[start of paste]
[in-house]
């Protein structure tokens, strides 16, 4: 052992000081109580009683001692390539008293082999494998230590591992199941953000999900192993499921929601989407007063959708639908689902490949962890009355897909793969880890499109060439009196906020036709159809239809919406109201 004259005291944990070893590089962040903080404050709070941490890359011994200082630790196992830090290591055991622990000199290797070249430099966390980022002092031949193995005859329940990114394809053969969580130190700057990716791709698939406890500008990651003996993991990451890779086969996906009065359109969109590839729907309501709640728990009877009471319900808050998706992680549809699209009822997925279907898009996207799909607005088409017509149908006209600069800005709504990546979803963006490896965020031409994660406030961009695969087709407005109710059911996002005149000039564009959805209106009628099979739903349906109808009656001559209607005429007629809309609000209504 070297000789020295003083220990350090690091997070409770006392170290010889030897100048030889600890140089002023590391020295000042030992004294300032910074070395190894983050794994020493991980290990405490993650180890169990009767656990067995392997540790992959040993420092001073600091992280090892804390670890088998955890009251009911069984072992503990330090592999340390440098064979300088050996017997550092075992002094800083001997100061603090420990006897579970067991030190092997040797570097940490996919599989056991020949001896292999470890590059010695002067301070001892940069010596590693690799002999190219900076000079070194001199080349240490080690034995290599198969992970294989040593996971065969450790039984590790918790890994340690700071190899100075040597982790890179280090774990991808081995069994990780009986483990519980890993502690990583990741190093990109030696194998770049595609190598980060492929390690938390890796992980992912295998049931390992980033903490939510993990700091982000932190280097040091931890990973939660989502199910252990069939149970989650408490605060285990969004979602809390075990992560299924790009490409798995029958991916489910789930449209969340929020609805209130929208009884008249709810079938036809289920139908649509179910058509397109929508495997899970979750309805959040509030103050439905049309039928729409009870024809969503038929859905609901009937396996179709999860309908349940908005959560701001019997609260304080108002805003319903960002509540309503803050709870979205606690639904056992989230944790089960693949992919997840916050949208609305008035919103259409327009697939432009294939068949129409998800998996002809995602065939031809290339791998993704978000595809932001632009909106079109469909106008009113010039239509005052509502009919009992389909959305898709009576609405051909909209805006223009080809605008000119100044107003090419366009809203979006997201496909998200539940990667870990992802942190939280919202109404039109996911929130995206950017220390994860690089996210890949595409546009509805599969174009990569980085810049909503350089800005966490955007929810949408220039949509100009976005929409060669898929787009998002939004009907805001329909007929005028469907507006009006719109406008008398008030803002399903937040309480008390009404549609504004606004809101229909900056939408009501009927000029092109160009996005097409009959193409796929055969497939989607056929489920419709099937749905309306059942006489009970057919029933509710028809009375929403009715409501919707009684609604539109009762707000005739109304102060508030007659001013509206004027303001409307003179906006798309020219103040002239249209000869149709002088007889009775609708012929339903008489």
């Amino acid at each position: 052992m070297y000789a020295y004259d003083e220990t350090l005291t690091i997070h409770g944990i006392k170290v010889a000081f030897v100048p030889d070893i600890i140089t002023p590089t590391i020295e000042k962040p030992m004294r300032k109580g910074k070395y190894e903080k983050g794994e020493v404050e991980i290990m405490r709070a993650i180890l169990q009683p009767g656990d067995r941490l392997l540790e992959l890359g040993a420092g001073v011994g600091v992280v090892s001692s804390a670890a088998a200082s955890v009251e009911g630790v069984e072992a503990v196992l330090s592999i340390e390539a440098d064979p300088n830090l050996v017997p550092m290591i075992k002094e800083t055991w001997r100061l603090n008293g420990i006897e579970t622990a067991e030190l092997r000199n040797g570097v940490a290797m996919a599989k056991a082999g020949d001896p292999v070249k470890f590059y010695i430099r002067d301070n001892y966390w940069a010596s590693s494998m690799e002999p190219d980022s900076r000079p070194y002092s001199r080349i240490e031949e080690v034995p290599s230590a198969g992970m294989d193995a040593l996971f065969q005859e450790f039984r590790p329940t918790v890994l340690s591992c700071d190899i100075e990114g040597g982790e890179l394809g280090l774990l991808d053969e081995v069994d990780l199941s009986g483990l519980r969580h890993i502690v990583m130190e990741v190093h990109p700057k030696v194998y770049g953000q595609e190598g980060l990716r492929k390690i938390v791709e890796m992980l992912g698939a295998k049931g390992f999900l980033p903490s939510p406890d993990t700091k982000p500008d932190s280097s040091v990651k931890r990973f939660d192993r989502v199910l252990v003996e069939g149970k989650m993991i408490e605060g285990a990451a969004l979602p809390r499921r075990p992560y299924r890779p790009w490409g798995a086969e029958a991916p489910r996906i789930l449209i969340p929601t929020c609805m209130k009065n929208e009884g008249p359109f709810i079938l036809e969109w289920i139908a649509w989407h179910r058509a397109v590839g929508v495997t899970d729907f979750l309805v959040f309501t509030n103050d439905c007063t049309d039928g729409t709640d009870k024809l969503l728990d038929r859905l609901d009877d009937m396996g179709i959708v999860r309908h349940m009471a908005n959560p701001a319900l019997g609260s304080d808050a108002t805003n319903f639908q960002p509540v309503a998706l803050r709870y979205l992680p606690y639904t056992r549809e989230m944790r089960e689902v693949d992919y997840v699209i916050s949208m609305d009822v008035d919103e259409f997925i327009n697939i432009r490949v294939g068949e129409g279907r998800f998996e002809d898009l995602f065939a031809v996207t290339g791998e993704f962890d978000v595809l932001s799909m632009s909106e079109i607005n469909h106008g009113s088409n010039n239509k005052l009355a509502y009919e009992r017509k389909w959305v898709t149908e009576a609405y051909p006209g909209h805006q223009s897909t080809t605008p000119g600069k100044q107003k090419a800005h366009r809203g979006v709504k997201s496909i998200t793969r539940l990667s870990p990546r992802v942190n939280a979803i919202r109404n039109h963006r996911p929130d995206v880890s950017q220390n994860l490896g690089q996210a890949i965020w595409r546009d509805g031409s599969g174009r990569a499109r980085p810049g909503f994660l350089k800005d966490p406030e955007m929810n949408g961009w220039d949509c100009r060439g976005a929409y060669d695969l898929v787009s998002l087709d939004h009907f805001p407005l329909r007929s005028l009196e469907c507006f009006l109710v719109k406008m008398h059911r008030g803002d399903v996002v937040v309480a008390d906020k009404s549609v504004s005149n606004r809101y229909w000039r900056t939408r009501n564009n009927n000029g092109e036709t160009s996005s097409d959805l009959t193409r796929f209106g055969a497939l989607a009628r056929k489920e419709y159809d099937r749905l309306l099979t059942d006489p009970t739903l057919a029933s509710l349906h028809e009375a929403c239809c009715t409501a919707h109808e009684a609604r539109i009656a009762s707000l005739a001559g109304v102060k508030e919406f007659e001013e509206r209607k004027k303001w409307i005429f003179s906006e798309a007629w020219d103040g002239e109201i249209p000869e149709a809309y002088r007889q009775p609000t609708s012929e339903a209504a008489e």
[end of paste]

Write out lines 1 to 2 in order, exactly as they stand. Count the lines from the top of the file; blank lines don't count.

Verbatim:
[in-house]
């Protein structure tokens, strides 16, 4: 052992000081109580009683001692390539008293082999494998230590591992199941953000999900192993499921929601989407007063959708639908689902490949962890009355897909793969880890499109060439009196906020036709159809239809919406109201 004259005291944990070893590089962040903080404050709070941490890359011994200082630790196992830090290591055991622990000199290797070249430099966390980022002092031949193995005859329940990114394809053969969580130190700057990716791709698939406890500008990651003996993991990451890779086969996906009065359109969109590839729907309501709640728990009877009471319900808050998706992680549809699209009822997925279907898009996207799909607005088409017509149908006209600069800005709504990546979803963006490896965020031409994660406030961009695969087709407005109710059911996002005149000039564009959805209106009628099979739903349906109808009656001559209607005429007629809309609000209504 070297000789020295003083220990350090690091997070409770006392170290010889030897100048030889600890140089002023590391020295000042030992004294300032910074070395190894983050794994020493991980290990405490993650180890169990009767656990067995392997540790992959040993420092001073600091992280090892804390670890088998955890009251009911069984072992503990330090592999340390440098064979300088050996017997550092075992002094800083001997100061603090420990006897579970067991030190092997040797570097940490996919599989056991020949001896292999470890590059010695002067301070001892940069010596590693690799002999190219900076000079070194001199080349240490080690034995290599198969992970294989040593996971065969450790039984590790918790890994340690700071190899100075040597982790890179280090774990991808081995069994990780009986483990519980890993502690990583990741190093990109030696194998770049595609190598980060492929390690938390890796992980992912295998049931390992980033903490939510993990700091982000932190280097040091931890990973939660989502199910252990069939149970989650408490605060285990969004979602809390075990992560299924790009490409798995029958991916489910789930449209969340929020609805209130929208009884008249709810079938036809289920139908649509179910058509397109929508495997899970979750309805959040509030103050439905049309039928729409009870024809969503038929859905609901009937396996179709999860309908349940908005959560701001019997609260304080108002805003319903960002509540309503803050709870979205606690639904056992989230944790089960693949992919997840916050949208609305008035919103259409327009697939432009294939068949129409998800998996002809995602065939031809290339791998993704978000595809932001632009909106079109469909106008009113010039239509005052509502009919009992389909959305898709009576609405051909909209805006223009080809605008000119100044107003090419366009809203979006997201496909998200539940990667870990992802942190939280919202109404039109996911929130995206950017220390994860690089996210890949595409546009509805599969174009990569980085810049909503350089800005966490955007929810949408220039949509100009976005929409060669898929787009998002939004009907805001329909007929005028469907507006009006719109406008008398008030803002399903937040309480008390009404549609504004606004809101229909900056939408009501009927000029092109160009996005097409009959193409796929055969497939989607056929489920419709099937749905309306059942006489009970057919029933509710028809009375929403009715409501919707009684609604539109009762707000005739109304102060508030007659001013509206004027303001409307003179906006798309020219103040002239249209000869149709002088007889009775609708012929339903008489």